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Strides in battery handling

22 June 2015

According to John Lawton, director of marketing at EnerSys, Battery and lift truck suppliers have made great strides in recent years to ensure battery handling – including charging and changing – procedures are carried out quickly, efficiently and above all safely.

Most lift trucks now incorporate a battery compartment with side access and rollers in the floor while charging facilities have battery beds at the same height. The truck drives alongside a charging position, the depleted battery is rolled out and a fully charged replacement rolled back in.

For larger vehicles with heavier and bigger batteries, the truck can incorporate mechanical assistance such as magnetic arm to move the battery into position. A special cart, ideally a specially designed battery change cart which typically also incorporates powered rollers and magnetic arms, can be used to transfer the battery if the truck cannot approach the charging station.

The move away from manual handling to semi- or fully-automated battery handling systems was driven by increasingly stringent manual handling regulations. These, and other health and safety legislation, have forced operators to reassess their operations. In particular the manual handling regulations called for operators to remove manual handling processes wherever possible. Although it is not mandatory to provide battery handling equipment to comply with current legislation, progressive operators recognise the resulting safety, reliability and performance benefits often make the investment worthwhile.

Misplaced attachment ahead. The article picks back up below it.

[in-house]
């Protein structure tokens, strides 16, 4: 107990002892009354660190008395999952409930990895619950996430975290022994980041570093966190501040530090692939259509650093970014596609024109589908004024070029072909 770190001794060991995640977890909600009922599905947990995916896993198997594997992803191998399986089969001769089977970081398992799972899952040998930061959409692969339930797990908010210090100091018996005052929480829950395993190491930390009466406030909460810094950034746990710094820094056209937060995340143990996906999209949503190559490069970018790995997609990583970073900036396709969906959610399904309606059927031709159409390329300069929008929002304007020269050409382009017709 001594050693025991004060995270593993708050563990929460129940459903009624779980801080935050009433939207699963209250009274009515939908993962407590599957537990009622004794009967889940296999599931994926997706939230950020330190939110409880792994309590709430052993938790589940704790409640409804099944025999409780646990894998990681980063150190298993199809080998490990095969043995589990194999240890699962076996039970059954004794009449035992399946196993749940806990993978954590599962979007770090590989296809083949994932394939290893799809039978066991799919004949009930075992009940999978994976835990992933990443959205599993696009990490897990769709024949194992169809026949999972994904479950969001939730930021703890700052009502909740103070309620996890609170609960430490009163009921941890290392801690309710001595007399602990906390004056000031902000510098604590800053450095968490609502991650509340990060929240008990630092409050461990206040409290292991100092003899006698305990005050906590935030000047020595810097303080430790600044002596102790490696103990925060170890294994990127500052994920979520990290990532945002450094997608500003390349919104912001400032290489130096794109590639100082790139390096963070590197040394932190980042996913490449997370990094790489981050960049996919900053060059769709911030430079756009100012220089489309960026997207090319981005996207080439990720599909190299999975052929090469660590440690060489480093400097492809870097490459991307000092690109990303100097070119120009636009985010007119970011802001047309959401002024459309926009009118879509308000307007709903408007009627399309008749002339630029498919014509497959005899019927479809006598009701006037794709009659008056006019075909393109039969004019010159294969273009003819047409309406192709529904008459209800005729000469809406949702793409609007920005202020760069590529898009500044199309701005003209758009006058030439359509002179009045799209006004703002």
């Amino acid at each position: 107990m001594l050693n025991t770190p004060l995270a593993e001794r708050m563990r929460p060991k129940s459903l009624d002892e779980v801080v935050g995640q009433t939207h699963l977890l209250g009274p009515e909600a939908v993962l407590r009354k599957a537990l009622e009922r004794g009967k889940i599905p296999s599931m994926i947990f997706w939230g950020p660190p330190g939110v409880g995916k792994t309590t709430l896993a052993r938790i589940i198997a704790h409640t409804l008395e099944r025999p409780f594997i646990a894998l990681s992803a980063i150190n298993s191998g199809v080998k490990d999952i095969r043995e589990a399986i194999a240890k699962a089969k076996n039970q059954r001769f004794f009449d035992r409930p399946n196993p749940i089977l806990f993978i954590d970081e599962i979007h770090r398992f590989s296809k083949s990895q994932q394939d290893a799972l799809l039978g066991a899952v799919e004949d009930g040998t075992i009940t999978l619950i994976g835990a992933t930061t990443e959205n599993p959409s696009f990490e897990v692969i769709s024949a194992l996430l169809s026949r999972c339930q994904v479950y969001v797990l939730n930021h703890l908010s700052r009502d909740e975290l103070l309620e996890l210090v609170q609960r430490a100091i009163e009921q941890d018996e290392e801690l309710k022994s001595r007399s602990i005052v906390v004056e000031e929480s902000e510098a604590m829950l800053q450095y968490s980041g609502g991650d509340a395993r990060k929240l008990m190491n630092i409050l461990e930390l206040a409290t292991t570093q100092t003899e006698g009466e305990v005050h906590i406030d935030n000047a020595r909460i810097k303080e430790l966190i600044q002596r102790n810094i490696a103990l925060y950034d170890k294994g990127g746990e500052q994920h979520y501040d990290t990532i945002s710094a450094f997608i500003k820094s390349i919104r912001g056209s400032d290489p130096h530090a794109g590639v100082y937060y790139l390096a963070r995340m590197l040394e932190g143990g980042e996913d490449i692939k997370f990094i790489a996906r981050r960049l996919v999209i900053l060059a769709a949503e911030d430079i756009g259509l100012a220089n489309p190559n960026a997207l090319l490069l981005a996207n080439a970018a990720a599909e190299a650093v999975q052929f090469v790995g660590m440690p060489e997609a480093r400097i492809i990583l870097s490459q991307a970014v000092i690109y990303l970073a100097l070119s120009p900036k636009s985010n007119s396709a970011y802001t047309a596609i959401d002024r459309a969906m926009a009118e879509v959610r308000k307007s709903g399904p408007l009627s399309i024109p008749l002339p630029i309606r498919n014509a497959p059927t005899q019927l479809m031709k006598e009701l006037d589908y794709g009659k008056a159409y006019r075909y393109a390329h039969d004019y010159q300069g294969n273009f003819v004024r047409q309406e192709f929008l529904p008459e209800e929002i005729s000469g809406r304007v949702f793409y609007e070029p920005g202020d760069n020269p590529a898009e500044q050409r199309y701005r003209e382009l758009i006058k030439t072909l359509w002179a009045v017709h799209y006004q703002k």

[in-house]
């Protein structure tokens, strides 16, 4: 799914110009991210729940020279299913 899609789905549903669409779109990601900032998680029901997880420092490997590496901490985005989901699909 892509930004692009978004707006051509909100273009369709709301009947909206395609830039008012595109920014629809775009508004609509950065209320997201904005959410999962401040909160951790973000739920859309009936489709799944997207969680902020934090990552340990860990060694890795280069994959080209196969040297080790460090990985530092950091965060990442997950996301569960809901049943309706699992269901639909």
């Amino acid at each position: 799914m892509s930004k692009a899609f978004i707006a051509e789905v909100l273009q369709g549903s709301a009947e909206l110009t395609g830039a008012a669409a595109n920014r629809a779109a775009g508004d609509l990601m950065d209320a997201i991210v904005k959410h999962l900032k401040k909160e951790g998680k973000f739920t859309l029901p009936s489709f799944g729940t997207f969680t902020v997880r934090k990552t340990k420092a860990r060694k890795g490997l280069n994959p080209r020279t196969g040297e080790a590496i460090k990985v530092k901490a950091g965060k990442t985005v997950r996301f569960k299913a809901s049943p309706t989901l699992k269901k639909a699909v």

Many operators now choose to install dedicated areas where batteries can be charged and changed safely. These are ideally designed with a compact layout, efficient truck movement pathways, and safe parking zones. Tasks such as battery and charger management, battery changing and battery service should ideally be managed by dedicated operatives. If this proves impractical then fully-trained experienced drivers can carry out many of these functions while still significantly reducing any potential risks and hazards. Safety barriers can be installed to restrict access to non-authorised personnel and vehicles.
Good planning minimises truck movements and time spent in charging areas which is safer for operators, pedestrians and bystanders. Ideally the charging stations are arranged along aisles with the outer face towards the truck operating area. The inner face is configured for pedestrian access which removes potential points of contact between moving trucks and staff responsible for managing the installation so that routine checks and maintenance can be carried out safely.

Whatever system is used the installation of equipment is important. Safe routing of DC cables on the chargers and the batteries will avoid damage and stop them becoming trip hazards. 

Another safety consideration is the small risk of arcing during disconnection or connection when changing batteries. The latest-generation chargers incorporate circuitry and features including "Late Make, Early Break” plugs to minimise this risk. Ventilation systems remove gasses produced but these can be uneconomic in smaller warehouses or when charging stations are dispersed throughout larger sites. Batteries with "low gassing” can represent an ideal alternative.